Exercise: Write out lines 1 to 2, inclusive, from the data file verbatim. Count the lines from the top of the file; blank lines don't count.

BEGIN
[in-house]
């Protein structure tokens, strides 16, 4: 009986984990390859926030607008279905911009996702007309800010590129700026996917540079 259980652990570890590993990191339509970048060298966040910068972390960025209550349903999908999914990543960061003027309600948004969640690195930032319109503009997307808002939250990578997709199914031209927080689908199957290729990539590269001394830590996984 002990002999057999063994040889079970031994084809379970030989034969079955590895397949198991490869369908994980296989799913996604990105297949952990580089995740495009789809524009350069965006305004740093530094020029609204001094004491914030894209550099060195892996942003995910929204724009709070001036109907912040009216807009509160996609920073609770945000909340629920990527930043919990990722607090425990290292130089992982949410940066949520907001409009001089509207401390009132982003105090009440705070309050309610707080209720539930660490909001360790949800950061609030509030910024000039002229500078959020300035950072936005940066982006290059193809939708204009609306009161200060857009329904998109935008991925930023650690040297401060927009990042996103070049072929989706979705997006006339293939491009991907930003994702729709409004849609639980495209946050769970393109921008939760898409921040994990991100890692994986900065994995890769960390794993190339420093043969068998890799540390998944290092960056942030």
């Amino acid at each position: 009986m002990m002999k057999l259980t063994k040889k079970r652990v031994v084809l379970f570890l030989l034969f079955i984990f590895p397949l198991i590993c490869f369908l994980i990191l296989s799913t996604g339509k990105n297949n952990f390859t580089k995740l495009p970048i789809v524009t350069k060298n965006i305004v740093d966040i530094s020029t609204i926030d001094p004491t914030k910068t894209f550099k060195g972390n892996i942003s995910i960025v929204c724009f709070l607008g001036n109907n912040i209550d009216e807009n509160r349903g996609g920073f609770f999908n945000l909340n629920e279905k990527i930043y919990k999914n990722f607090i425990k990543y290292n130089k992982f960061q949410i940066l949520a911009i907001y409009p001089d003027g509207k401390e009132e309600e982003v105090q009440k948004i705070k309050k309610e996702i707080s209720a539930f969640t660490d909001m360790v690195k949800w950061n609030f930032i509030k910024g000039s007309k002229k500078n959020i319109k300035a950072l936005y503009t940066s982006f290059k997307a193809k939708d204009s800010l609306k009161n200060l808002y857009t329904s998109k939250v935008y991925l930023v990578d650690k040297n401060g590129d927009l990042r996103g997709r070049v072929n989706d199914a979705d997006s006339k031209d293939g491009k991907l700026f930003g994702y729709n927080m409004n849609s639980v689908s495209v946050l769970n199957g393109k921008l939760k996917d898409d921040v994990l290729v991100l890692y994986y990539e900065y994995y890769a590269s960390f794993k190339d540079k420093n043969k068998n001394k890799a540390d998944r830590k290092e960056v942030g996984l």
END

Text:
[in-house]
């Protein structure tokens, strides 16, 4: 009986984990390859926030607008279905911009996702007309800010590129700026996917540079 259980652990570890590993990191339509970048060298966040910068972390960025209550349903999908999914990543960061003027309600948004969640690195930032319109503009997307808002939250990578997709199914031209927080689908199957290729990539590269001394830590996984 002990002999057999063994040889079970031994084809379970030989034969079955590895397949198991490869369908994980296989799913996604990105297949952990580089995740495009789809524009350069965006305004740093530094020029609204001094004491914030894209550099060195892996942003995910929204724009709070001036109907912040009216807009509160996609920073609770945000909340629920990527930043919990990722607090425990290292130089992982949410940066949520907001409009001089509207401390009132982003105090009440705070309050309610707080209720539930660490909001360790949800950061609030509030910024000039002229500078959020300035950072936005940066982006290059193809939708204009609306009161200060857009329904998109935008991925930023650690040297401060927009990042996103070049072929989706979705997006006339293939491009991907930003994702729709409004849609639980495209946050769970393109921008939760898409921040994990991100890692994986900065994995890769960390794993190339420093043969068998890799540390998944290092960056942030």